Editor's Note: WSJ Editorial Board Member Kimberley Strassel dismisses the idea that the contraceptive debate and the Blunt Amendment is about denying women critical reproductive health care on the Fox News Sunday panel. After all, women can go ahead and buy insurance, right? Perhaps if the Republicans had allowed Sandra Fluke to testify before them, they'd realize that birth control pills (which have therapeutic medical uses as well as contraceptive care) can cost an uninsured woman as much as $3,000 a year, making it unaffordable to a large percentage of American women.
There is an enormous point that has been entirely overlooked in the recent brouhaha over who should pay for contraceptives amid the health care debate: Why are Americans being forced to pay such exorbitant prices for our pharmaceuticals—especially birth control where R&D costs have been long reimbursed to the manufacturers—in the first place?
It isn't that we haven't ever had this conversation before. The subject comes up from time to time, but it is rarely even broached by our politicians, and there has yet to be any kind of comprehensive bill to tackle the problem head on and prevent the mass ripping-off of American consumers.
Senator Herbert Kohl, Democrat of Wisconsin, introduced Senate Bill S. 1699: Prescription Drug Cost Reduction Act last October, but two things stand out: It would only cover those receiving medications through Medicare Part B, and as of this date there is not a single co-sponsor. Not one.
Why don't our representatives in Congress want to fight against unfair pricing practices that severely harm our economy, subject consumers to price gouging, and in many cases prevent access to life-saving drugs? And why, while we're arguing about who should cover the cost of contraception coverage for women, are we not talking at all about what we're being forced to pay?
It has been a number of years since I took oral contraceptives for birth control, but when I did, these were the facts:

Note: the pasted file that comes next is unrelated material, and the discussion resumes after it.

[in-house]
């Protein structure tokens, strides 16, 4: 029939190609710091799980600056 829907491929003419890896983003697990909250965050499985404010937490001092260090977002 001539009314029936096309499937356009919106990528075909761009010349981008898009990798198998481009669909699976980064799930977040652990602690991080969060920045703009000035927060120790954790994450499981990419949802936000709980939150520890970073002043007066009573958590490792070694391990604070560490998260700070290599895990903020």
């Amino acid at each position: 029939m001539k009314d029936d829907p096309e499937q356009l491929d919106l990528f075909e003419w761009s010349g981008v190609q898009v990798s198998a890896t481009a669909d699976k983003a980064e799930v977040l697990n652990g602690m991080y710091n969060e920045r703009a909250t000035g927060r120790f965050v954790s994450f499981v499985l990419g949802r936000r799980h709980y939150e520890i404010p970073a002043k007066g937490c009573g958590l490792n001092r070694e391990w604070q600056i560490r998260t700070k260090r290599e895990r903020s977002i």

- Oral contraceptives for women were not covered under any insurance plan and had to be paid for out-of-pocket.
- The cost averaged between $20 and $30 per month if you were buying your contraceptives in the United States.
I was fortunate. I had an Ob-Gyn who gave me the free samples the pharmaceutical reps gave to him, so I rarely had to pay for them. Only occasionally was his office out of stock when my supply ran out, necessitating a month or two prescription to be filled at my local pharmacy until they replenished their inventory.
Then I moved to Puerto Vallarta, Mexico, where I no longer had access to my doctor or my free birth control. Lo and behold, this is what I discovered:
- The same name-brand oral contraceptives, from the same manufacturers, in the same strengths (in other words, the identical products) were available in drug stores over-the-counter without any prescription required at all.
- A three-month supply of the identical oral contraceptives I took in the United States cost $3.00.
Yes, the decimal point is in the right place. Birth control pills sold to consumers in Mexico, by the same pharmaceutical manufacturers who sold them to American consumers for upwards of $30 a month, cost $1.00 a month. One dollar.
In one of the most Catholic countries in existence.